Federal wildlife officials said Tuesday they are seeking to implement emergency rules to protect endangered manatees who gather around Three Sisters Spring.
U.S. Fish and Wildlife Service officials in Jacksonville want to establish an emergency manatee sanctuary at that spring. If approved, the rule would prevent swimmers, divers and boaters from entering that part of the Crystal River.
At the same time, the officials are beginning the lengthy process of trying to create a permanent "no-entry zone" there, according to Robert Turner, manatee coordinator for the agency.
The moves come after efforts by local dive shops to establish a county-approved sanctuary ran into a bureaucratic brick wall with the city of Crystal River.
Turner said the wildlife service decided to move ahead when it seemed clear the manatee season would begin once again without protections in place at Three Sisters.
"We really needed to do something," Turner said. "We can't allow the same problems to happen there this year that happened there last year."
Actually, the problems at Three Sisters stretch back several years. Visitors, federal wildlife officials and environmentalists have witnessed all sorts of manatee harassment there.
Some people have roused the endangered animals as they slept on cold winter mornings. Others have crawled on the animals or tried to surround them.
Pictures and reports of such activity have received national attention through newsletters and on the World Wide Web pages of the Save the Manatee Club. Even the federal Marine Mammal Commission, which advises Congress on issues relating to marine mammal protection, urged action from the U.S. Fish and Wildlife Service.
Early this year, the agency commissioned a scientific study of Three Sisters. Researchers spent several days watching manatees and people interact in the congested area just outside the spring.
The researchers saw people kick the animals. They saw a guide push a manatee toward a swimmer so she could touch the sea cow. And they saw a snorkeler sit on a manatee's head to pose for a picture.
Any action that changes the behavior of an endangered species is considered harassment and is punishable under federal law. The researchers concluded that such harassment clearly was taking place.
Fish and wildlife officials did not take action, though. Instead, they waited to see if local dive shop owners could successfully establish a sanctuary.
The dive shops petitioned the County Commission to enact such a no-entry zone, making it clear they wanted the kind of responsiveness that a county rule would inspire.
When Crystal River City Attorney Clark Stillwell heard about the plan, he argued that the council, not the County Commission, should set the rule.
City officials, however, did not have the issue on their priority list.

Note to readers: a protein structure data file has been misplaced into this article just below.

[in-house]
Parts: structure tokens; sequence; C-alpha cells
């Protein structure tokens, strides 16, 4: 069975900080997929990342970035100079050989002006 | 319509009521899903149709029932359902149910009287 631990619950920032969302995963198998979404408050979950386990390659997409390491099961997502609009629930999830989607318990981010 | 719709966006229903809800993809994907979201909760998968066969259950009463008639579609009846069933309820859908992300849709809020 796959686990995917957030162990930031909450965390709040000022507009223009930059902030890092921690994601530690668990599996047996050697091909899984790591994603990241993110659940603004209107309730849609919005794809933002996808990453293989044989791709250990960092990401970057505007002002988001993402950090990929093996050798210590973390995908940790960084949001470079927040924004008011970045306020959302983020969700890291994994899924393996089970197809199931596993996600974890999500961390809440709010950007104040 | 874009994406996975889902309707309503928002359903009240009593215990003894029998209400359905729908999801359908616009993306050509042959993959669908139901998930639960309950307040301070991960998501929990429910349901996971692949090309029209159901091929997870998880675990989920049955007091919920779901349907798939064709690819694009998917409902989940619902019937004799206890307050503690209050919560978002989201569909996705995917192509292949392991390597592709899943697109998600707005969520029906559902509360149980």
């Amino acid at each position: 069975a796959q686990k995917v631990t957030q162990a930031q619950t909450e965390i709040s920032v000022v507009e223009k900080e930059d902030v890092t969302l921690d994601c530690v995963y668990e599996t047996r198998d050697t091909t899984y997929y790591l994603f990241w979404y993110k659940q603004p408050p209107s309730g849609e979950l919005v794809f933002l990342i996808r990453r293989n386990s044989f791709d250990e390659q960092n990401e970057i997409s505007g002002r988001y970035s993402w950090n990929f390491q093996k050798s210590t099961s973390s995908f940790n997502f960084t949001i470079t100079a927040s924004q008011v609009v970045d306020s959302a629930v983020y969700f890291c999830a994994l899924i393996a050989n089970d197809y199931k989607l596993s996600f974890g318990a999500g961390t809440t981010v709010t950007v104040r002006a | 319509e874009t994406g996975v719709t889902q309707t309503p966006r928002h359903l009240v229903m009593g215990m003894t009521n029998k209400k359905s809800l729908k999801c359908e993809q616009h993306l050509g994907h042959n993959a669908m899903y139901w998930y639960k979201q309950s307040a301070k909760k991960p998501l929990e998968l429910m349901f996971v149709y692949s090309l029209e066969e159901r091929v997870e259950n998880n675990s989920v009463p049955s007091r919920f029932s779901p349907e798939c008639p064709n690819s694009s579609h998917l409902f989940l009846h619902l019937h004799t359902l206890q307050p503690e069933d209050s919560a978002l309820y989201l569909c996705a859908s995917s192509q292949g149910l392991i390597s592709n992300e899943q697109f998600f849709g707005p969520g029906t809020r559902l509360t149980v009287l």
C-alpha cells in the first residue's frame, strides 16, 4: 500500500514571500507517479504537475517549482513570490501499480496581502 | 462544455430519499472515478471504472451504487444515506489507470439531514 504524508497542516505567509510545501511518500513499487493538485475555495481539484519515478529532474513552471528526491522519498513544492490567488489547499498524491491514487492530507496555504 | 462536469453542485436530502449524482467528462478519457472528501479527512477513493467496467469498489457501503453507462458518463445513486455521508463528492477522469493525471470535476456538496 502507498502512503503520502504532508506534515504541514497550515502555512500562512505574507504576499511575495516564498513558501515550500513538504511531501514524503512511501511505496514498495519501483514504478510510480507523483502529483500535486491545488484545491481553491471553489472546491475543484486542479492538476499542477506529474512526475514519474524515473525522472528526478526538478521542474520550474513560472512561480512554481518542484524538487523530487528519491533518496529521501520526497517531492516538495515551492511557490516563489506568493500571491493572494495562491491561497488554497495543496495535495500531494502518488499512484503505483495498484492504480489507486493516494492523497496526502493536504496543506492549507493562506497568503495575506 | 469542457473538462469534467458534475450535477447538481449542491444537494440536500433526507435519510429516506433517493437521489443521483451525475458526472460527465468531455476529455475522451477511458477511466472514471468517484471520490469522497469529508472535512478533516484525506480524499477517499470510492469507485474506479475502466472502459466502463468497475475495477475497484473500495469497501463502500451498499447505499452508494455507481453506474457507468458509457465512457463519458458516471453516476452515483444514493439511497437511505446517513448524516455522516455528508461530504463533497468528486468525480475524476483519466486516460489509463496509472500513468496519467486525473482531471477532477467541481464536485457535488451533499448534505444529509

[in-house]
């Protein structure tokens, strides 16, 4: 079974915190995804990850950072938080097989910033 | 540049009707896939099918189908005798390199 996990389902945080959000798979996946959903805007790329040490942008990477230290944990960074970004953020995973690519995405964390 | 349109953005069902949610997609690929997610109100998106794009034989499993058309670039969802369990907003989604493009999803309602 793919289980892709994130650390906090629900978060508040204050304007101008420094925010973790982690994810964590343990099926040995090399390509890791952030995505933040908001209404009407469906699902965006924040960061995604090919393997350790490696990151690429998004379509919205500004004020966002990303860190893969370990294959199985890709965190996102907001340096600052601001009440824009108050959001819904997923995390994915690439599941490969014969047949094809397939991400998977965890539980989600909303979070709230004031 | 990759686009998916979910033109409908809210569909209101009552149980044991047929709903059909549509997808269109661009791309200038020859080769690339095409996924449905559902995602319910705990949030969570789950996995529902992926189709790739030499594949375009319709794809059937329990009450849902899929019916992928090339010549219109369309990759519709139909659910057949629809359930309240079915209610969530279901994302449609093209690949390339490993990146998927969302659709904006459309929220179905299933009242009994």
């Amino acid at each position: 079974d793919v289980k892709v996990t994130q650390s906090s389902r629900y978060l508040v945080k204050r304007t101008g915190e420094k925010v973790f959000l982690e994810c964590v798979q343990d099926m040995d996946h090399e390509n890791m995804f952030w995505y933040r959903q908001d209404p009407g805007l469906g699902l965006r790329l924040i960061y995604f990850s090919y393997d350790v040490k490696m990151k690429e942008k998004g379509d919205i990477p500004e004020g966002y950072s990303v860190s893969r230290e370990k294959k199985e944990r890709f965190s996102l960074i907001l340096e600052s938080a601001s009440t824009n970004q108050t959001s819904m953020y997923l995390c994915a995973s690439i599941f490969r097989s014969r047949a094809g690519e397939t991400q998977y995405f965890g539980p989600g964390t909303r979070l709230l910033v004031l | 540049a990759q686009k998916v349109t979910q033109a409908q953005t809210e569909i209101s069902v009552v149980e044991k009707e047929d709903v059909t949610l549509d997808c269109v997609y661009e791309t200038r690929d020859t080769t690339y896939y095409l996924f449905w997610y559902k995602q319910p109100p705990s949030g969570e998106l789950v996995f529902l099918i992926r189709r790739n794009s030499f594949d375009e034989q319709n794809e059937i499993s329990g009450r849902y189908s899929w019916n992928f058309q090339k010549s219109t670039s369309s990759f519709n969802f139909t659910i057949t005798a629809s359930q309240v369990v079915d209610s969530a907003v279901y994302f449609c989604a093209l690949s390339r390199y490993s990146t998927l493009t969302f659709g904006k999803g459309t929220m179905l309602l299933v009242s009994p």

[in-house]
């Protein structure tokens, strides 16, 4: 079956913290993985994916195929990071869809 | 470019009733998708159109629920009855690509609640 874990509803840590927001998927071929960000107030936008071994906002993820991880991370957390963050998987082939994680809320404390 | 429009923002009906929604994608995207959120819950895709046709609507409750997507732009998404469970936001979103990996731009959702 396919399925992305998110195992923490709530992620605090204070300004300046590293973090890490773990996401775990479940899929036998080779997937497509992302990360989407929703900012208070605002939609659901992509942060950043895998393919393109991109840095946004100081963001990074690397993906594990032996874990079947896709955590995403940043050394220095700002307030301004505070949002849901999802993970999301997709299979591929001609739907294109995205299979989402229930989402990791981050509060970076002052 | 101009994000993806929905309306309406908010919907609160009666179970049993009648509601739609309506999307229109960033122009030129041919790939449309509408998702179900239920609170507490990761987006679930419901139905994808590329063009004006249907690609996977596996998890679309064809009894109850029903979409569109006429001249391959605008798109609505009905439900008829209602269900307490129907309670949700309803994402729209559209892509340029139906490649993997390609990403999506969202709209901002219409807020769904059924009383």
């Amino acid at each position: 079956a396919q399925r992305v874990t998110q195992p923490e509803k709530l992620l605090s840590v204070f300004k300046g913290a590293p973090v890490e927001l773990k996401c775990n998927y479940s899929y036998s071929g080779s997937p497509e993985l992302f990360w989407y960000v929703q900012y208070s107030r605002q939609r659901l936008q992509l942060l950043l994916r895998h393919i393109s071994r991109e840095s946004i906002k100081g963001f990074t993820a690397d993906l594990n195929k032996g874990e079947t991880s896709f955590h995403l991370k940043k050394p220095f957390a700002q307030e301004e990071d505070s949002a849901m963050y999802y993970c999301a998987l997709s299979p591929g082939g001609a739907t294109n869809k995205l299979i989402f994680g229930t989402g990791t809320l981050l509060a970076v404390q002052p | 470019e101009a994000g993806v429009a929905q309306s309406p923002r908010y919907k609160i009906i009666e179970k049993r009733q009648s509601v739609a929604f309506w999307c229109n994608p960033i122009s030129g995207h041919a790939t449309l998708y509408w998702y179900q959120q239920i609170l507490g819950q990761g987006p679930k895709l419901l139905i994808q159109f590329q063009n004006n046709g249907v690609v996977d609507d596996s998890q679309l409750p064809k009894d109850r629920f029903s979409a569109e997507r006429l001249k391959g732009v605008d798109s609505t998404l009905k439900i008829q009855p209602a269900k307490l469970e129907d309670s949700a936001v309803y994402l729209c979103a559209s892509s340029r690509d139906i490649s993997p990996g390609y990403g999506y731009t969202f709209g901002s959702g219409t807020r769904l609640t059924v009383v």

Given that delay, Turner said, federal authorities have decided it is time to act _ especially since Nov. 15 is the traditional start of the manatee wintering season. The other sanctuaries in area waters are in effect from Nov. 15 through the end of March.
Turner said he hopes his agency will enact the emergency regulations soon; however, he was not sure the rules would be in place by Nov. 15.
"It's really not that controversial, because the people that have opposed sanctuaries in the past support this one," Turner said.
The emergency rules can be in place for up to 120 days, which would keep the area closed to boaters, swimmers and divers for nearly the entire season. Meanwhile, the paperwork to make the area a permanent federal sanctuary will continue through the process for next winter. Part of the process will include a public hearing in the area on the sanctuary proposal.
Turner said if local dive shops can persuade the county or city to set up a sanctuary, then the fish and wildlife service can step aside and let the local rule take effect.
"I just see it is a positive change to afford some protection in an area where the manatees are often moved off in the cold times when they should be left alone," said Ted Ondler, acting manager of the Crystal River National Wildlife Refuge. "It's long overdue."
John Twiss, executive director of the Marine Mammal Commission, said he was happy that the fish and wildlife service decided to move forward.
"I am very pleased with their position of constructive action with respect to this matter," he said.
The move also pleased Patti Thompson, staff biologist for the Save the Manatee Club.
"It surprises me and it's remarkable that they're taking this action without any pressure by us," Thompson said. "I'm as pleased as I can be."
"I think it's a step forward, a much-needed step forward and I think it should have been done years ago," said Helen Spivey, an advocate for manatees and former state representative. "I hope that they will work with the local dive shops to set it up."
Turner and Ondler said they planned to establish the sanctuary in about the same area already discussed by dive shop representatives. That area would allow the public access into the narrow Three Sisters Spring canal and to the spring, but would close a portion outside the canal where manatees gather on cold mornings.